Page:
I have been on both ends of this with fabulous and crappy systems people. Systems departments tend to be understaffed which makes it hard for even good people to keep up. In such situations, it is usually better to have too little security than too much. What I always used to guide my actions was the "front page test" -- i.e. if a story explaining what you did appeared on the front page of the paper, you would still think you did the right thing.
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Old 02-16-09, 05:59 PM   #13
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I'd turn auditing on, then periodically check the logs. The log files will be huge, but you can tell who installed what.

Windows 7 has a nice feature for enterprise use -- the App Locker. Each user can be assigned applications that they can run, and nothing else.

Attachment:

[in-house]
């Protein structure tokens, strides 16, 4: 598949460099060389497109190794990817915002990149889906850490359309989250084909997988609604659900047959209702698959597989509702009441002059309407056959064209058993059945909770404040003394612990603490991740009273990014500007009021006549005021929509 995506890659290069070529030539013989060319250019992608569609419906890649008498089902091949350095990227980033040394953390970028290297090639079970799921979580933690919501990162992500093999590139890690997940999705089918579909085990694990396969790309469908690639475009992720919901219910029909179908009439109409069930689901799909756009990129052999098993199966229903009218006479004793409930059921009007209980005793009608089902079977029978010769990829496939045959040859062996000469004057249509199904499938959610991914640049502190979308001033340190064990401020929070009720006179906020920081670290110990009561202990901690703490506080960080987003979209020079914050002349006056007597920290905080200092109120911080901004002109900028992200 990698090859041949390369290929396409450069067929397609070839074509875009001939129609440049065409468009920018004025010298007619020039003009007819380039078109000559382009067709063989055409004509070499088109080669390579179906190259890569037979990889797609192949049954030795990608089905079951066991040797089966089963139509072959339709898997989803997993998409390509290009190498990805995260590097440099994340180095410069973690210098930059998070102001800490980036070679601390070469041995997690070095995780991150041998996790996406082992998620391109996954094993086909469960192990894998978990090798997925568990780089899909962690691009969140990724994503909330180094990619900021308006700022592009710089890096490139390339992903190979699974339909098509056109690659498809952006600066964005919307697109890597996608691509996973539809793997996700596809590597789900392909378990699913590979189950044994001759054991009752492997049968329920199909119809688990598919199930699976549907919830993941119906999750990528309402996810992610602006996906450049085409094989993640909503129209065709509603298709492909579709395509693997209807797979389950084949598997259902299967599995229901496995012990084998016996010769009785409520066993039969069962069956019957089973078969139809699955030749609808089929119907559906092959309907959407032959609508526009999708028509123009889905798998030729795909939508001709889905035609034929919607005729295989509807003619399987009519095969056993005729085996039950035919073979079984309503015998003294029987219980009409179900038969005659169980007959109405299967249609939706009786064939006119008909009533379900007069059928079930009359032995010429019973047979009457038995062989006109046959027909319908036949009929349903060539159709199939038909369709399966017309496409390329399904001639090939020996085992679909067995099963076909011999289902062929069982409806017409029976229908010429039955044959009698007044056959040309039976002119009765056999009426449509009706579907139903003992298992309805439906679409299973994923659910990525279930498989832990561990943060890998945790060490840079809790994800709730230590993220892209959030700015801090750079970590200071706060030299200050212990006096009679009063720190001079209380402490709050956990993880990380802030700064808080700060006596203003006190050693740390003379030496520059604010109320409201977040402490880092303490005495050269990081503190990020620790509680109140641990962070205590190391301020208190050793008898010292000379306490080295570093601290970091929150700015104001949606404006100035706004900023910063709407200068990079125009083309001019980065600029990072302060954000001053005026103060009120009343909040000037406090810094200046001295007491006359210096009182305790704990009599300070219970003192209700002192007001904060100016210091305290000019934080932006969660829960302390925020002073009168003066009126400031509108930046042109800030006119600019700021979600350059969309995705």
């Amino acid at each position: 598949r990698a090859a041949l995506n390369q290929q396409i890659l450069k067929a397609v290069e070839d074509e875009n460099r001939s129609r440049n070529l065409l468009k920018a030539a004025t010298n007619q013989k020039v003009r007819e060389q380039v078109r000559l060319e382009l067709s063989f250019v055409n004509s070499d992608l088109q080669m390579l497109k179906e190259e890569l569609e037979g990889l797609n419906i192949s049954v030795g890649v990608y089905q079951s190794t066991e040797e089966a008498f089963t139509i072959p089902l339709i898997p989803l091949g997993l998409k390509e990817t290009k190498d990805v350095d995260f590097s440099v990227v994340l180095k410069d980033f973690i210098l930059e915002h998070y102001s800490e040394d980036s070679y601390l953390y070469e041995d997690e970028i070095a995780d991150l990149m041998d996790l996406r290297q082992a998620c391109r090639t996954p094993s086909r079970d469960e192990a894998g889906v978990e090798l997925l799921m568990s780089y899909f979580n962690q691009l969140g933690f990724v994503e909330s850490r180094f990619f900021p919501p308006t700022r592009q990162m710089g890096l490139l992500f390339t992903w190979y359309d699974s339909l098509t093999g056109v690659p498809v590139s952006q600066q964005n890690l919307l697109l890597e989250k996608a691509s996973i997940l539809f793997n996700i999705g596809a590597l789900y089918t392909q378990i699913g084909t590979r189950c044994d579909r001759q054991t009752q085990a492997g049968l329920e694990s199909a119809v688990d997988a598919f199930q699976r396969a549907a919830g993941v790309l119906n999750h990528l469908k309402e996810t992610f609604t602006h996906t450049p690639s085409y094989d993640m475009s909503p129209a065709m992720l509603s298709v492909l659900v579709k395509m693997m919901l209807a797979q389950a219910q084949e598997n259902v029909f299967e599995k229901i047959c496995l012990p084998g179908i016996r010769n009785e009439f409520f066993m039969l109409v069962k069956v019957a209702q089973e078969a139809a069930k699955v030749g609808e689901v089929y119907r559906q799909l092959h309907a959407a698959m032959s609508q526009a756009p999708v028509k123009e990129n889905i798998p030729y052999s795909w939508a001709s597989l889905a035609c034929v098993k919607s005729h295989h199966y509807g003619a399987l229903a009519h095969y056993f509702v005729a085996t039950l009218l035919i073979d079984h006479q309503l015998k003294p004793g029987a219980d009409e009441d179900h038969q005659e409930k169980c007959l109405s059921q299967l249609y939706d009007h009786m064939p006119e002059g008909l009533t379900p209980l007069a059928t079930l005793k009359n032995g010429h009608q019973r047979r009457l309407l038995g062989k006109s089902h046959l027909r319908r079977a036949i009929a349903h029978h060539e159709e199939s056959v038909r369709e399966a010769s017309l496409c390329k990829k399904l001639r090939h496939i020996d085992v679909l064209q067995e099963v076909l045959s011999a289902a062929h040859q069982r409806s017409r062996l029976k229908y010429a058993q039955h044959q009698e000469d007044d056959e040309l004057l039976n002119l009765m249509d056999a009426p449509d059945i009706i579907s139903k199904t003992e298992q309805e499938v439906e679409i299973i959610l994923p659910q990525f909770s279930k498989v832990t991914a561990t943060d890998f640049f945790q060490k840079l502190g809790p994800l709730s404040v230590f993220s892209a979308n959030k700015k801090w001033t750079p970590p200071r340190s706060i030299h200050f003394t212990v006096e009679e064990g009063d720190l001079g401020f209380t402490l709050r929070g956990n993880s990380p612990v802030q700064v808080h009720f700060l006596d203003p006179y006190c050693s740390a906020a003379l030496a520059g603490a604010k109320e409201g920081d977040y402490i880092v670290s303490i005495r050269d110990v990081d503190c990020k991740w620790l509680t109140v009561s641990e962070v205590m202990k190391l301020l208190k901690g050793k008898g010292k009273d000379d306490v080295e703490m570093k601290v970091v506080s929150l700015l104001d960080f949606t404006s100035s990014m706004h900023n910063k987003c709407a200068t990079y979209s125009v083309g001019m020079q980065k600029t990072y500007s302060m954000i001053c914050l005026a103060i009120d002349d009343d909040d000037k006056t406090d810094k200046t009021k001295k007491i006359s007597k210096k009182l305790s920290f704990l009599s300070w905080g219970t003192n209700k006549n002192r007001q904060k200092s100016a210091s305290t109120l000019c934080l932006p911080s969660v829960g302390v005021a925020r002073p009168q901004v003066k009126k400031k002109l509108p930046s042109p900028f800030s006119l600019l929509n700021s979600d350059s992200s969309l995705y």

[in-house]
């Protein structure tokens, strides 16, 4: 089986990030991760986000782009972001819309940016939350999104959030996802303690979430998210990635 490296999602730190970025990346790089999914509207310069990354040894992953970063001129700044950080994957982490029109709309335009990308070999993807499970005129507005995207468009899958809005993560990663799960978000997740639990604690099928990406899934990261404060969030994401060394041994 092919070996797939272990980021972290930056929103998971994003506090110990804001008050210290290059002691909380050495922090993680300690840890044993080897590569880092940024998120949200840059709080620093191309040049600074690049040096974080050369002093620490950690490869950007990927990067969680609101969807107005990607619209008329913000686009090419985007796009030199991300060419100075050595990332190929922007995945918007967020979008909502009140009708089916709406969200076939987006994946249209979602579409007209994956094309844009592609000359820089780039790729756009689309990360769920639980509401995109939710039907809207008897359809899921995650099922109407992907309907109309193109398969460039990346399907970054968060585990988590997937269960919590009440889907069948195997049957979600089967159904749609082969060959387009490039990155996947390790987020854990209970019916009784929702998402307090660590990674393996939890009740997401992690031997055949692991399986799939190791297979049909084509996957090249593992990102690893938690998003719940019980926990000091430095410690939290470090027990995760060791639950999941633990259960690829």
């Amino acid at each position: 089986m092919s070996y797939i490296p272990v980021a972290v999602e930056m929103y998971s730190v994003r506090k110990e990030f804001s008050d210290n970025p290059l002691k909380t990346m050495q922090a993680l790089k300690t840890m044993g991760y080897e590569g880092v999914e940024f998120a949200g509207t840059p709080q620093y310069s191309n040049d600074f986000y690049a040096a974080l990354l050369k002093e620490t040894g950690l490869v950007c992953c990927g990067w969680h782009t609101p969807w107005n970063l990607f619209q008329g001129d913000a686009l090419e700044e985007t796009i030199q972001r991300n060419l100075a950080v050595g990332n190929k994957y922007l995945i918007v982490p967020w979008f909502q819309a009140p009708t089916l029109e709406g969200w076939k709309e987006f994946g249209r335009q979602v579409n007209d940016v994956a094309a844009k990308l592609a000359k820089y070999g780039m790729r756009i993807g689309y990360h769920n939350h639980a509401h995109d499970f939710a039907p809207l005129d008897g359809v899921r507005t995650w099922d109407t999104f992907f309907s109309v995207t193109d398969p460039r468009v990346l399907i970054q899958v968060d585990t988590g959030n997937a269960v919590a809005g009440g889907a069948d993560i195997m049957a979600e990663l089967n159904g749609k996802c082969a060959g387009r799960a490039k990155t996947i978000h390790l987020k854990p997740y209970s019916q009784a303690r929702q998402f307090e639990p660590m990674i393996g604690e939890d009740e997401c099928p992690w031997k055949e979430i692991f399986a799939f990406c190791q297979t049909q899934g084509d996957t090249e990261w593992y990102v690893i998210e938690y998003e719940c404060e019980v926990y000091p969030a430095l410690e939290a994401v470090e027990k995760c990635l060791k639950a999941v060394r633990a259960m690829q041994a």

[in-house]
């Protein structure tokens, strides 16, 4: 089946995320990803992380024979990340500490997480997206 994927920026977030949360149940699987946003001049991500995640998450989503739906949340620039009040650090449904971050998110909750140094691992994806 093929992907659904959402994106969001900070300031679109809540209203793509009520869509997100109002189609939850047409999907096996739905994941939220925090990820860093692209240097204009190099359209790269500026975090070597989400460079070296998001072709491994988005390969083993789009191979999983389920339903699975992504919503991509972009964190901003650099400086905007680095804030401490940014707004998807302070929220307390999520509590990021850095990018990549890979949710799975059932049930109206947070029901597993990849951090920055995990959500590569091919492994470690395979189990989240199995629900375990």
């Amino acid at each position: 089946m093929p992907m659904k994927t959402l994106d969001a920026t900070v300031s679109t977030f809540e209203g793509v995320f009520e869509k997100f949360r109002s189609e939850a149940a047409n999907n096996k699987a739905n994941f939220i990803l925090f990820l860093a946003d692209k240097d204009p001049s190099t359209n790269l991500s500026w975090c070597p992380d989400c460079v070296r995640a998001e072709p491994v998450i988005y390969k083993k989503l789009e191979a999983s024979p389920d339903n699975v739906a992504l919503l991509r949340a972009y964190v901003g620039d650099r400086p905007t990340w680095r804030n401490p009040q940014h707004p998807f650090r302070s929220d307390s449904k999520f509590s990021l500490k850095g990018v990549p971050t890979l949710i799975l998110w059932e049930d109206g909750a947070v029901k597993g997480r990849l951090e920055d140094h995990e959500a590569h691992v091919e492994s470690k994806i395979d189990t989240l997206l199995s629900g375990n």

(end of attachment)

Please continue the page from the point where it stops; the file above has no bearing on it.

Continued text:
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Old 02-16-09, 06:09 PM   #14
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Bust some kneecaps. Someone will fess or point their horribly mangled finger.
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Old 02-17-09, 12:29 PM   #15
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I figured it out the really old fashioned way... I checked the work schedule and it just so happened only one person worked between shifts during the time I was there and the app was installed again, so I got 'em. It was pure luck; the chances of being so obvious like that normally wouldn't happen (normally far too many people would have touched the computer during that time frame).
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Old 02-17-09, 01:45 PM   #16